Electricity prices this summer are higher than they were last year and will continue to increase in the next 5 years. The major reason is an over reliance on natural gas fired power plants and long lead times and uncertainty in building coal, nuclear and renewable energy projects.
It is very difficult to find anyone in Washington DC to give you a straight answer about the future prices of electricity. People who know energy policy look to four sources to get an idea of where prices are headed:
- Supply and demand of electricity from the federal and state governments,
- Current prices of electricity from companies who actually produce and buy electricity at the wholesale level,
- Current and future prices of electicity and fuels used to produce it from companies and futures markets, and
- What types of power projects are actually being built and which types are being cancelled.
Supply and Demand
Demand for electricity is continuing to increase. As comsumers, we are purchasing computers and electronics that have relatively high electricity demand. Despite talk of a recession, most federal an state officials agree that demand for electricity will rise in future years.
Supply is still adequate but in certain urban areas, there is little reserve power and insufficient transmission. In some instances, power congestion occurs much like vehicular traffic congestion at certain times of the day. This causes electricity prices to rise.
Who's building what?
In the last couple of years, energy companies have built natural gas-fired power plants to meet demand. these are called combustion turbines. Just picture taking an jet engine and bolting it into the ground and feeding it natural gas. The turbine turns a generator and produces electricity. These plants are easier to build, and require less fuel processing.
There were many planned coal-fired power plants. However, but utilities have cancelled them. This is due to Supreme Court ruling and because of the uncertainty about greenhouse gas legislation which could make the costs to reduce CO2 prohibitive.
Nuclear power plants are an favorite among certain, it doesn't produce carbon and increase green house gases. The last nuclear plant was constructed in the U.S. in two decades.
Controlling Electricity Demand
Studies have shown that many residential and small business electricity consumers will lower their consumption in response to higher prices. Unfortunately, most of us don't have the tools to do so, i.e. smart metering and demand side management programs.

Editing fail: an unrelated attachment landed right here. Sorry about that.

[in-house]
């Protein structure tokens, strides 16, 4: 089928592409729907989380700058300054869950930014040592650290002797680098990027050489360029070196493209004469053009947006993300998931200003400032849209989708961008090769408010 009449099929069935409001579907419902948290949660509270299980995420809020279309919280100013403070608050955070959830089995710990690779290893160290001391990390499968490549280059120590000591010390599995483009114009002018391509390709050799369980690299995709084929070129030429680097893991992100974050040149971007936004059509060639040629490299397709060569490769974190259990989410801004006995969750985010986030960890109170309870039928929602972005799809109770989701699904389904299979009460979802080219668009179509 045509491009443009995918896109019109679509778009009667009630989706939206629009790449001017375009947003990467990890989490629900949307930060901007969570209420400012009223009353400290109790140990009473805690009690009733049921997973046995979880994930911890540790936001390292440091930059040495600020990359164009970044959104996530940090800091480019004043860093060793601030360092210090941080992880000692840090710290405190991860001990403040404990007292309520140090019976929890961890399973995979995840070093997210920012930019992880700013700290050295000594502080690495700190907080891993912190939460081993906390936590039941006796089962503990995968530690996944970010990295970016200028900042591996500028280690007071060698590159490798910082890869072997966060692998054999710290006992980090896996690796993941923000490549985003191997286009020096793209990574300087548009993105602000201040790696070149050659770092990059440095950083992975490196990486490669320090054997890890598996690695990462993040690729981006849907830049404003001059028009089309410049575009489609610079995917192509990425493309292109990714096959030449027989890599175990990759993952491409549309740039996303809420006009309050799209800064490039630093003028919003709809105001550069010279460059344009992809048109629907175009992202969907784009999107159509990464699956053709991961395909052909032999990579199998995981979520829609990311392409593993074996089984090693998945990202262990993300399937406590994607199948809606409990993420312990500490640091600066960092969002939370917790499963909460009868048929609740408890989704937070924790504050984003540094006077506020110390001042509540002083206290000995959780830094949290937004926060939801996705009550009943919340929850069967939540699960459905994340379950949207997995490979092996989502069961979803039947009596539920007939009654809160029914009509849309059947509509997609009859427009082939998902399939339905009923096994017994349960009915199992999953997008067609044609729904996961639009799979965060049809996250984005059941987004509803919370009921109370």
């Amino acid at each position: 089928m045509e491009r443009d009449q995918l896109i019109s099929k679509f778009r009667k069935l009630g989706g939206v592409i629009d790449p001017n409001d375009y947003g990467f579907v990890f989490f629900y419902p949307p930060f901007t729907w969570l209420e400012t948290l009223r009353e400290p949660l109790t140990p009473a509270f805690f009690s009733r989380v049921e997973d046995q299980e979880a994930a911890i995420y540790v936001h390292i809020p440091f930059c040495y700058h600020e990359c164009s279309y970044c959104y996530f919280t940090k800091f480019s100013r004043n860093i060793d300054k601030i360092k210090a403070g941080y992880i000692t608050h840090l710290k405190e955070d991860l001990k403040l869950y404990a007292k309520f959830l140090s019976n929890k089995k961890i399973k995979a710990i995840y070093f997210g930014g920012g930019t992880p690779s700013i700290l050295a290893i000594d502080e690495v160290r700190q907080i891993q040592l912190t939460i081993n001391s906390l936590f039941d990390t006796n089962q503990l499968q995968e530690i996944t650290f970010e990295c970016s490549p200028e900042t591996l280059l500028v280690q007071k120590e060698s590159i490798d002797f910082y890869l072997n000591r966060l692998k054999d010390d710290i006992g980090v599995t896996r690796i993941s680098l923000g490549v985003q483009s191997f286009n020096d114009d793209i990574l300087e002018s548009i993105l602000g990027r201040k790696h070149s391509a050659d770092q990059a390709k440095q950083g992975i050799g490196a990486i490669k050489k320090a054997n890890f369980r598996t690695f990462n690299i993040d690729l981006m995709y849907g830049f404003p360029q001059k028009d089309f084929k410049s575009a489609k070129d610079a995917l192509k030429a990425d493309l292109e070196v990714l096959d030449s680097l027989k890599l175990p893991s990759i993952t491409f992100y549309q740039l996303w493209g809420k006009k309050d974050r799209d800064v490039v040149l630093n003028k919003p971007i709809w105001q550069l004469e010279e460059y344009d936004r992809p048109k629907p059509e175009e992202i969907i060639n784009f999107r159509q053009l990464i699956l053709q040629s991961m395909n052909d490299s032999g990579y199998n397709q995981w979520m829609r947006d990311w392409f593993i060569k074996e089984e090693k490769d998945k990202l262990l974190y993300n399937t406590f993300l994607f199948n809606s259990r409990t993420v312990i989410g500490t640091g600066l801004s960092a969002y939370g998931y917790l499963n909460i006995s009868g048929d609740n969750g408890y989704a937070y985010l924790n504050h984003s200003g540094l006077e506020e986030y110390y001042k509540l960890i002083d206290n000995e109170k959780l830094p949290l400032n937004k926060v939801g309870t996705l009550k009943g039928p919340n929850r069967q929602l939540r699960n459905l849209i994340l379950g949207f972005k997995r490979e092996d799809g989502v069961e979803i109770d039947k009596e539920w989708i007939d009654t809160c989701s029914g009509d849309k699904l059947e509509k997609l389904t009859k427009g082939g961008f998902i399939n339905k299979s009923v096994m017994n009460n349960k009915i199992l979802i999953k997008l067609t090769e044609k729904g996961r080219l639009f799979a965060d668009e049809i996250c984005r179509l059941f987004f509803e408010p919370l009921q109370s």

Physical and Futures Markets
Electricity producers tell us that the cost of fuels like natural gas, and coal are higher. This directly affects the cost of producing electricity and what you and I eventially have to pay for it.
Companies that produce and buy electricity use the futures markets to hedge their actual physical purchases and sales of electricity and those of natural gas and coal. This is very legitimate and has nothing to do with speculation because ultimately the electricity, natural gas or coal will be actually sold or bought. Spectulators also play a role and give these markets a lot of liquidity. However, these folks never actually take delivery or sell the electricity, coal or natural gas.
The futures markets are like the stock market. So current and future prices of electricity, coal and natural gas are driven by the factors discussed in this article. For example, coal is a global commodity and its spot and future price is more like oil. Coal-fired power plants generate 50 percent of the electricity in the U.S. Natural gas is not a global commodity yet, but there are signs that it can be as the U.S., Europe, Japan, India and China compete for liquid natural gas (LNG). Literally LNG cargoes that are originally destined for the U.S. are sometimes diverted to Europe because they can fetch higher prices there.
Because of the above factors, the U.S. by default will have to rely more on natural gas to produce electricity in the next five years. Even if the U.S. decided to construct more coal and nuclear power plants, the lead times would be 4-6 years and 6-10 years, respectively would not help us in the near term.
The futures markets tend to verify this. In fact, this summer the price of electricity, natural gas and coal are all higher than they were last year. Future prices of electricity and these fuels are predicted to be much higher for the next 5 years.
Next article- what you can do about higher electricity prices